By Sam Loveys
Just two years after entering competitive track-and-field, Ottawa’s Bianca Borgella sprinted to the global podium twice at the July 8-17 World Para Athletics Championships in Paris.
The 20-year-old Ottawa Lions Track and Field Club athlete loudly announced her arrival as one of the best in the world with her women’s 100 metres bronze medal and 200 m silver medal in the T13 category for athletes with visual impairments.
Her performances secured a pair of qualification positions for Canada at next summer’s Paris 2024 Paralympic Games – a stage that wasn’t even on the Rockland native’s radar while competing in high school meets just a couple years ago.
“Originally I did track for fun at school,” recalls the graduate of St. Francis-Xavier Catholic High School in Hammond. “But one time at a sports camp, a track coach told me, ‘OK, you can really run-run’ and he suggested I do track competitively.
“At first I wasn’t sure, I kind of liked my free-spirited life just doing track for fun. After I turned 18, I started training competitively and really took it seriously.”
Borgella, who has a condition called Leber congenital amaurosis, was accustomed to racing alongside athletes without disabilities, but she quickly found success in the para sport world.
At her first meet as a classified para athlete, Borgella missed her scheduled 100 m race, but spontaneously entered the 400 m at her coach’s suggestion.
“Ran the 400 for the first time and they were like ‘Canadian record’ on the spot and I was like ‘wow,’” recounts Borgella, who is coached by Gordon Cavé with the Lions. “I wasn’t supposed to run that race and I’d never run the 400 in my life.”
It didn’t take long for Borgella to put her name in the Canadian record books for the 100 and 200 m as well.
Then, on a quiet weekend meet at the Terry Fox Athletic Facility in May, Borgella registered the fastest time of the season for the T13 women’s 100 m in 12.12 seconds. (Athletes in the T13 classification are generally considered legally blind, but have some vision are able to compete without guide runners.) The performance solidified Borgella’s place on Team Canada for her first big test against the world’s best in Paris.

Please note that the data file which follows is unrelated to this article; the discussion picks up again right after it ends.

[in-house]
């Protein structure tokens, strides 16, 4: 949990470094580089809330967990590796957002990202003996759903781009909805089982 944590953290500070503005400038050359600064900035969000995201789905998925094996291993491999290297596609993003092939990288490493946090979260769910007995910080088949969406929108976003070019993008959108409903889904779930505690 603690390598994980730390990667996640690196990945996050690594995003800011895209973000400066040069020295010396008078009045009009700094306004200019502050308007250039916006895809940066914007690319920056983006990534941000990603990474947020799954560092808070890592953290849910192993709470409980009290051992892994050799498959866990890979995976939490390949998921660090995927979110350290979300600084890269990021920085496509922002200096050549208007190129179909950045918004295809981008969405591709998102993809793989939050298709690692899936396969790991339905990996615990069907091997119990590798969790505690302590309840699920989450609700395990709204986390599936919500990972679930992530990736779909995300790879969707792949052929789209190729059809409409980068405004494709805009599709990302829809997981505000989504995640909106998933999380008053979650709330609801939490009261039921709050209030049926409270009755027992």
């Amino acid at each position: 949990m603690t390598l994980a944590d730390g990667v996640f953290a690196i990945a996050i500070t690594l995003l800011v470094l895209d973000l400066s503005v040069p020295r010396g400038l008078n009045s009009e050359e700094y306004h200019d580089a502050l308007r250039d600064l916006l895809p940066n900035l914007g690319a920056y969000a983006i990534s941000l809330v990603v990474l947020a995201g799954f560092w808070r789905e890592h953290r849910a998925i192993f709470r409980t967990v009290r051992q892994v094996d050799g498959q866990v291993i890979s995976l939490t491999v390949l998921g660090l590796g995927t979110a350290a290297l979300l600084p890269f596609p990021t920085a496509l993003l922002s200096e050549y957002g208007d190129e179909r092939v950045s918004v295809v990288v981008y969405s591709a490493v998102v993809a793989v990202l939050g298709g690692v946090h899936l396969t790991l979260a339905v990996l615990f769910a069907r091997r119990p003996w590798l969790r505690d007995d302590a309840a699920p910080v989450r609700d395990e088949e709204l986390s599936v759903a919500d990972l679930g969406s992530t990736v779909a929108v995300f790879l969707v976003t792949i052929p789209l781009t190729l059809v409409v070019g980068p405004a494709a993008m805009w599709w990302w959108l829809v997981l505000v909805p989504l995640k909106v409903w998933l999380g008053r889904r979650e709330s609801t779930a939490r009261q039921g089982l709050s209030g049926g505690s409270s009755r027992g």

“I’m happy I can be a part of this community and help showcase para athletes,” highlights Borgella, who completed her second year at the University of Ottawa as a conflict studies and human rights student in the spring. “I want people to learn more about para athletes because sometimes they don’t get the recognition they deserve. They put in the same level of effort as able-bodied athletes but they’re played less on TV and social media.”
The bright lights of the World Para Athletics Championships, held at the 20,000-seat Charléty stadium, were a little intimidating at first for Borgella.
“When the TV cameras first came around, I was super shy and scared, but after I ran, I felt there’s no need to be scared – I’m just here to run,” indicates Borgella, who opened the competition by smashing her own Canadian record with a time of 12.03 in the T13 women’s 100 m heats.
She was a little slower in the 100 m final, but her 12.16 was still strong enough to earn the bronze medal behind Azerbaijan’s Lamiya Valiyeva, who won in 11.99.
“I crossed the line and I wasn’t sure if I got third or fourth and I was scared,” signals Borgella. “Then I heard I got third and I was like ‘Whoa. First worlds, first medal – wow.’ It definitely boosted my self-confidence.”
A few days later, Borgella continued her record-setting pace, snagging silver in the T13 women’s 200 m with a new personal-best and Canadian-record time of 25.00 seconds. Her second medal helped boost Canada’s medal count to 14 in total, its best performance at the para worlds in a decade.
“In the 200 m, I was in ‘best friend lane five’ and was just aiming to run a PB,” states Borgella. “I did get my PB and the silver medal, which is one step closer to gold.
“I’m very satisfied, but I think I could’ve done more to push for that gold.”
The next target for Canada’s breakout star of the worlds meet is indeed the top of the podium at the Paris Paralympics.
“I’ll be out to fight for it next year. No matter the cost, I know I can win,” underlines Borgella, who also competed for the fourth-place Canadian universal 4×100 m relay team at the worlds.
“I am stoked. I’m ready to go ahead strong and take home all the medals,” she adds. “This year I’m happy with bronze and silver, but next year I plan to take home gold.”
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